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Crisis Intervention Teams: A National Model Becomes a Reality for Local Law Enforcement
In 2011, local police were dispatched to Phi Beta Kappa Hall at
the College of William & Mary, for a person in distress on top
of the building. The individual, a student at William & Mary,
was depressed. Lt. Don Janderup of the Williamsburg Police
Department was on duty and arrived at the location. Lt. Janderup
had recently completed 40 hours of training in Crisis Intervention
through the Hampton-Newport News Community Services Board. After an
hour of very concentrated conversation, the student was guided down
from the building and connected with local mental health
services. Lt. Janderup was the first member of the Colonial
Area Crisis Intervention Team to receive crisis intervention
training, and is now one of the core trainers.
The National Model
Many Crisis Intervention Teams (CIT), including the Colonial Area CIT, are modeled after the first program in Memphis, Tennessee. In 1988, the Memphis Police Department partnered with the Memphis Chapter of the National Alliance on Mental Illness (NAMI), mental health providers and two local universities (the University of Memphis and the University of Tennessee) in organizing, training and implementing a specialized unit. This unique and creative alliance was established for the purpose of developing a more intelligent, understandable and safe approach to mental health crisis events. This community effort was the genesis of the Memphis Police Department's CIT and lead to the development of CIT programs all over the world.
CIT Programs create a more educated and compassionate response for those experiencing a mental health crisis and are a very important part of a Virginia initiative to divert those who are mentally ill away from incarceration. CIT represents a major step forward in acknowledging that mental illness is a disease - and recognizing that arrest is not always an appropriate response to someone whose behavior is directly related to symptoms of their disease. However, there will be times when incarceration is necessary because of the nature of the offense committed (i.e. crimes of violence), or lack of bed space in local mental health facilities.
Development of Our Local Program
In 2005, a group consisting of the Colonial Community Corrections Criminal Justice Planner, local police departments, NAMI and Colonial Behavioral Health employees held a law enforcement training addressing CIT concepts. Although the training was well received and a worthy effort, the coming years would see very little progress towards the development of an actual CIT.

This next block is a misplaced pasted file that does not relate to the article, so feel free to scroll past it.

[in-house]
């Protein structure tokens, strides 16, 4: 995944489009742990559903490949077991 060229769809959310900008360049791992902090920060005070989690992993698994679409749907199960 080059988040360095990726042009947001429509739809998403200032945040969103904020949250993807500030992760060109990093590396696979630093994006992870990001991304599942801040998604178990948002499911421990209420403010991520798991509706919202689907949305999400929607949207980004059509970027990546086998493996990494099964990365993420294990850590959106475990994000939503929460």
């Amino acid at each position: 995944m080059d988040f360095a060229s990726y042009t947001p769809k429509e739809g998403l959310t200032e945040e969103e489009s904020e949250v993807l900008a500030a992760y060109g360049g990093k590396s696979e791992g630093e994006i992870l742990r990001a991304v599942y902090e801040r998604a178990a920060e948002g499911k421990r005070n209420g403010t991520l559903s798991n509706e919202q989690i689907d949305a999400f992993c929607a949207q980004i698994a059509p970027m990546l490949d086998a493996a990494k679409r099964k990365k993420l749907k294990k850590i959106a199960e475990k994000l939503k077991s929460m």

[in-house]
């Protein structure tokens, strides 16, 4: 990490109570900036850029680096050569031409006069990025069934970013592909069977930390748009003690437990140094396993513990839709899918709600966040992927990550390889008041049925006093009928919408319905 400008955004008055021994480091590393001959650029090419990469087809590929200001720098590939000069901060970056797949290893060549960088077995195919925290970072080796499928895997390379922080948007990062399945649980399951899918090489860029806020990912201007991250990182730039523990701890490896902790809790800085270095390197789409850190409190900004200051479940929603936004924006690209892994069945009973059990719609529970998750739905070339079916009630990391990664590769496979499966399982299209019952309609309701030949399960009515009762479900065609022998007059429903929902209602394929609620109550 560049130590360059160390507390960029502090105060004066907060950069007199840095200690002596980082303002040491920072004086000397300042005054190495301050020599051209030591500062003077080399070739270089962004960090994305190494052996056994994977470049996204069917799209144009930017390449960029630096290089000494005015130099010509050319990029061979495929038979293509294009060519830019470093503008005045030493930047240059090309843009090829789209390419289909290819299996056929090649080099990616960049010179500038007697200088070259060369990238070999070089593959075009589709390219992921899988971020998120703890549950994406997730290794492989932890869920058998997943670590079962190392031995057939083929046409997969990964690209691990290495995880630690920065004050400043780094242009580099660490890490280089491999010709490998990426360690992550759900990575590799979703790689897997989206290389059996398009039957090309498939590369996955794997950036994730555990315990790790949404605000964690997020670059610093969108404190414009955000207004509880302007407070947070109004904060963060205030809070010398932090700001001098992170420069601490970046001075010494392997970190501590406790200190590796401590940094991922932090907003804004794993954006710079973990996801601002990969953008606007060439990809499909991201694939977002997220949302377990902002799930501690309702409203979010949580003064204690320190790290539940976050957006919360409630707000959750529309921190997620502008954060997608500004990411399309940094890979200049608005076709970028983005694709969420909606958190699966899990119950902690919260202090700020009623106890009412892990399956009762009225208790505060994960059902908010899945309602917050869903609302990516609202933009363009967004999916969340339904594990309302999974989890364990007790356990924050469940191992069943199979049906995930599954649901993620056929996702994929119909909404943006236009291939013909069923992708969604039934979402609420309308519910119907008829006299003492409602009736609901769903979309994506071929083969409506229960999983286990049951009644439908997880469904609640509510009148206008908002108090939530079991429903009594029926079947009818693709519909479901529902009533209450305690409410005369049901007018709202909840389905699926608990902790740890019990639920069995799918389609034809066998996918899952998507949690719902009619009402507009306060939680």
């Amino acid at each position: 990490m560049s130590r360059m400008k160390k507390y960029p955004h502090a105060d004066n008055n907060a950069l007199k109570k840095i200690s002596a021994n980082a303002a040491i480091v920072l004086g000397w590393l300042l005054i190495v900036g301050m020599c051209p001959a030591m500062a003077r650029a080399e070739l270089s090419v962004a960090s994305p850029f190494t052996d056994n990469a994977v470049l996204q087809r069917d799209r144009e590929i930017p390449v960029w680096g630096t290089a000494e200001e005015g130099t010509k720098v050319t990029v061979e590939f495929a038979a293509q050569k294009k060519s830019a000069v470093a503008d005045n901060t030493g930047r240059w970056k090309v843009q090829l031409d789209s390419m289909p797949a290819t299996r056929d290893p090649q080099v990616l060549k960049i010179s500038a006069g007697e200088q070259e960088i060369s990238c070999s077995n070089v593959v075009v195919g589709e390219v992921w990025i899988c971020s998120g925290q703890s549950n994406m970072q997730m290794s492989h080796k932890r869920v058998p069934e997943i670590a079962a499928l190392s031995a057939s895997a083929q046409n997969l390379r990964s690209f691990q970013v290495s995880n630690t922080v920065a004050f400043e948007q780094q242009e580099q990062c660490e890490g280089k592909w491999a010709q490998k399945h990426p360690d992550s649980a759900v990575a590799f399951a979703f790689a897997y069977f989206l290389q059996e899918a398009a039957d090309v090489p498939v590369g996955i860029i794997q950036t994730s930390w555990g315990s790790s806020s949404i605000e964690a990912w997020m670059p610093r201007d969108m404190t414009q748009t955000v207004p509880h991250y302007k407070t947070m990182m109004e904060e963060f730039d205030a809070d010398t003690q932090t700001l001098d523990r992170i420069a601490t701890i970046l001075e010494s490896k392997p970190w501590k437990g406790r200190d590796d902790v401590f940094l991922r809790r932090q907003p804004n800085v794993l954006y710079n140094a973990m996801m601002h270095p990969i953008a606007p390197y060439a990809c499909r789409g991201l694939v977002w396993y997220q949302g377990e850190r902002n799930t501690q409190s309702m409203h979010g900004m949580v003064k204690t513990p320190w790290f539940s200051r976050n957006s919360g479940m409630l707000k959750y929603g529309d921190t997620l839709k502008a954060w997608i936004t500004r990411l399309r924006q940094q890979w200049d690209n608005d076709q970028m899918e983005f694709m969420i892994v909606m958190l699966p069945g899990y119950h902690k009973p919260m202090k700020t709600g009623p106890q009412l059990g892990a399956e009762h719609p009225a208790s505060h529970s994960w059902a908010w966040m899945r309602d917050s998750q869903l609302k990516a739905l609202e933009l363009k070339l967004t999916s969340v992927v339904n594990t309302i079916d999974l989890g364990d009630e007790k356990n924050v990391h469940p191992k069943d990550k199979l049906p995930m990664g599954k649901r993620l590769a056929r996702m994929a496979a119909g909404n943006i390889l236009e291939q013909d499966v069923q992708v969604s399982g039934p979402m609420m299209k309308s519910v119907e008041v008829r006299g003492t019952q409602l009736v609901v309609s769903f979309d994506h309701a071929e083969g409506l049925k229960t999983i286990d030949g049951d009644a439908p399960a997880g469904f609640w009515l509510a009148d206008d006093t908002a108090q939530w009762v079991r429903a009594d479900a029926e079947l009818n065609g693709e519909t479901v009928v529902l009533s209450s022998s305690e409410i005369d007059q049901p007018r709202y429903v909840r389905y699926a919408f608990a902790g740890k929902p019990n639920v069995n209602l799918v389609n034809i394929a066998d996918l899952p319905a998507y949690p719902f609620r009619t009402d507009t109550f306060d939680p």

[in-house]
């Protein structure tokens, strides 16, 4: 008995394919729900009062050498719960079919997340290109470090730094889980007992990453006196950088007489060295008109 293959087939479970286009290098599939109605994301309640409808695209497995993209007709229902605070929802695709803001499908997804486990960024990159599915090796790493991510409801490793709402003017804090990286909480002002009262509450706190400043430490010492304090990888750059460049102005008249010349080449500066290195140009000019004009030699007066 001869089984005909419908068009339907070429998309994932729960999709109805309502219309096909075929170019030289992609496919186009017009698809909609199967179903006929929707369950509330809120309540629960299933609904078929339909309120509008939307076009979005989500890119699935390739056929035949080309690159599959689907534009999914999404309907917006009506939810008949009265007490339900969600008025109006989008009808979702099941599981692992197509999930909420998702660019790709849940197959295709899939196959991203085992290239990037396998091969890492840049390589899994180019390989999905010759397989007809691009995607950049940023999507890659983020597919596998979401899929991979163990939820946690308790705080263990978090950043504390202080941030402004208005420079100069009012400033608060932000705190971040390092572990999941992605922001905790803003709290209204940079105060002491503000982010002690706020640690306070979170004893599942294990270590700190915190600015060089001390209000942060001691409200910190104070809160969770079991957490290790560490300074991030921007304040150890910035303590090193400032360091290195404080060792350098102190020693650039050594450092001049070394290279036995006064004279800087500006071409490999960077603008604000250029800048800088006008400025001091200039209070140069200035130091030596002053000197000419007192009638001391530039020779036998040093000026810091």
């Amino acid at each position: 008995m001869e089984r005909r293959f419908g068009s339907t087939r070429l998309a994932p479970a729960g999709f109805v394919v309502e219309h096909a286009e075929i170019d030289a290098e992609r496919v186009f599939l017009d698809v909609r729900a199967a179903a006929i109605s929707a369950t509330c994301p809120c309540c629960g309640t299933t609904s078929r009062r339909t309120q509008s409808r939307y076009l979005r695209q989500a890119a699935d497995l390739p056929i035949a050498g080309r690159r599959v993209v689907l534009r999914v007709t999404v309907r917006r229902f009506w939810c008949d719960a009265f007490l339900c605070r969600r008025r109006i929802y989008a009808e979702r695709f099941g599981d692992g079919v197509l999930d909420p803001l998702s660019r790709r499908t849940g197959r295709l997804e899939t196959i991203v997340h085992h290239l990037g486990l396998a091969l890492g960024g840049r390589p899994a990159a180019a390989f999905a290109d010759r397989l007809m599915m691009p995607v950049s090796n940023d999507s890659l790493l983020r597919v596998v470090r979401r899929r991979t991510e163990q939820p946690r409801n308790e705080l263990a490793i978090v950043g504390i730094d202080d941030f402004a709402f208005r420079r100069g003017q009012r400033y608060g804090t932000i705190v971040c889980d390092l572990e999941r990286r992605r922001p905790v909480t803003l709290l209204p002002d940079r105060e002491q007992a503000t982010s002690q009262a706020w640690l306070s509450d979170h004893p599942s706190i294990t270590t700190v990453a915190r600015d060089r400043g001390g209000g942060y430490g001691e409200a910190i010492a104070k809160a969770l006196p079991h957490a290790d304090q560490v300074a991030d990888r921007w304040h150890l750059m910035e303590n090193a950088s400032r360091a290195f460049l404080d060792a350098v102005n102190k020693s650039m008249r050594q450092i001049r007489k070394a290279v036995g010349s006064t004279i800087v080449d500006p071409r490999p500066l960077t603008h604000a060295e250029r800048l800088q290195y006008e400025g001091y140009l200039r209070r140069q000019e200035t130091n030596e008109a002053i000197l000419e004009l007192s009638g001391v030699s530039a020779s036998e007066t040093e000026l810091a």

In December of 2011, Colonial Behavioral Health submitted a statement of need and application for a six month CIT planning grant from the Virginia Department of Behavioral Health and Developmental Services to begin in January 2012. Colonial Behavioral Health was one of only six localities in Virginia selected to receive grant funds. As a result of the planning grant, 11 law enforcement officers have been trained who will likely become core instructors equipped to train additional officers in the future. A planning group has been meeting on a regular basis with community stakeholders to include The Colonial Community Criminal Justice Board, Williamsburg NAMI, The College of William & Mary, City of Poquoson, County of James City, County of York, City of Williamsburg and the Williamsburg Community Health Foundation.
Though proud of the efforts and our accomplishments thus far, we still have a lot of work to do. The Colonial Area Crisis Intervention Team and its members will continue to be completely committed to our community, working with mental health consumers, family members and mental health advocates to set a standard of excellence for our officers with respect to treatment of individuals with mental illness.
Jay Sexton is an experienced law enforcement officer who holds a Master's degree in Criminal Justice Administration from Virginia Commonwealth University. Jay served as a patrol officer, Investigator and Supervisor in the Special Operations Bureau of the Williamsburg Police Department from 1982 until his retirement in 2008. Jay has also served as an adjunct professor at Thomas Nelson Community College and as Project Coordinator/Grant Administrator for the York County Violence Against Women Task Force in Yorktown. For more information about the Colonial Area CIT program, contact Jay at firstname.lastname@example.org.